The drive home was pretty uneventful, though we had to battle a headwind all the way so our gas mileage slipped a little. Still love the way the new truck hauls, though. It is steady and always seems to have more to give you. Pulling its own weight on an uphill freeway entrance, it jammed up to 70 (oops) with no problem and more power in reserve.

It is good to be home, even if my email inbox was full of fun and games. Oliver obviously missed Steve and has barely let him out of his sight (such as it is) since we got back. Elmer stomped around for a little while in disgust, but appears to have forgiven us as well.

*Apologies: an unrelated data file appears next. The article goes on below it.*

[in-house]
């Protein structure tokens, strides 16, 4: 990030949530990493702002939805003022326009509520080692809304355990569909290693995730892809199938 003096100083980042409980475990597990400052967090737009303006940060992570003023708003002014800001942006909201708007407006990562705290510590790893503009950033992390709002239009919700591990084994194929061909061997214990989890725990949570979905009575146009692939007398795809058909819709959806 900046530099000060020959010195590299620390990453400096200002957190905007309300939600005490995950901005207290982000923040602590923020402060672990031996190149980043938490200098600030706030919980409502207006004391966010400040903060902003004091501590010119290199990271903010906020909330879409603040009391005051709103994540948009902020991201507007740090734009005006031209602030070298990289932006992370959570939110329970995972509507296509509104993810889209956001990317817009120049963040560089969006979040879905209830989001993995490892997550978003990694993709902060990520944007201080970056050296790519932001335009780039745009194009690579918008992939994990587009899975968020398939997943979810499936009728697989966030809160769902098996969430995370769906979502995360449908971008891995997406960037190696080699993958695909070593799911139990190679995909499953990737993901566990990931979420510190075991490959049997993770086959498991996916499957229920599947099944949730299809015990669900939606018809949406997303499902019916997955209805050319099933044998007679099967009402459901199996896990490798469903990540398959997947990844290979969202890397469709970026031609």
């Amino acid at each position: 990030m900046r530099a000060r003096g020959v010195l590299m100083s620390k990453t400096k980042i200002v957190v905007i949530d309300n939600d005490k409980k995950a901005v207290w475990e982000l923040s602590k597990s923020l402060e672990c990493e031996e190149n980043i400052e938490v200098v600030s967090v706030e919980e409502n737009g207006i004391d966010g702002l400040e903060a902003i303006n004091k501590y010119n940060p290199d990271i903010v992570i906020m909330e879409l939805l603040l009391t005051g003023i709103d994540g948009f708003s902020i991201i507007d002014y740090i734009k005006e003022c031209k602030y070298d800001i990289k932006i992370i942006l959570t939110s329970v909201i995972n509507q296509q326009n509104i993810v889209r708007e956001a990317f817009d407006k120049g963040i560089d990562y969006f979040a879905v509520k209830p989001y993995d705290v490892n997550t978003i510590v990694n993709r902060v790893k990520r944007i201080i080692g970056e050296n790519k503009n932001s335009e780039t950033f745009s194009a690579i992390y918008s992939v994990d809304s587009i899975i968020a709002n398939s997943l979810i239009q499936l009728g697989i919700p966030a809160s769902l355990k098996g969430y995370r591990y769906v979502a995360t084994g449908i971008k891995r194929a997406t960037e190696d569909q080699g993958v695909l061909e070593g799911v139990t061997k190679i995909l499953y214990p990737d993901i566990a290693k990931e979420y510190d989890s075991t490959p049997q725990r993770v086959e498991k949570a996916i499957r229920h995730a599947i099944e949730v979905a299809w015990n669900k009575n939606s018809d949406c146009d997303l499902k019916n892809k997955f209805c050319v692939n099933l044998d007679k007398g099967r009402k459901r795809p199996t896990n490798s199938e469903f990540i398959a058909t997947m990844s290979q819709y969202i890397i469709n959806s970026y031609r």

Surprisingly, I had enough energy to get on Bar again after work yesterday. Actually, my back--having been stuck in a chair again at my desk for several hours--insisted. Bar was a little on the lazy side, but we had a good ride and he was patient and listened--even when I forgot how to do the trot thing again.

One of the things I noticed, while working through a few minor panic attacks this trip, is I can get on him and ride him in new situations--even if I'm a little terrified. So if I can ride him in new situations and new places and stay on and learn things, we can certainly do more at home, too. Since we both need to work on our stamina and attention spans before we go to Slide again--have to be able to keep up with those short little cutting horses, let alone Lena Rey--more will be required.

I actually think we're both up for it.

1 comment:

Suzanne said...

Sounds like a magical place! Thanks for sharing it...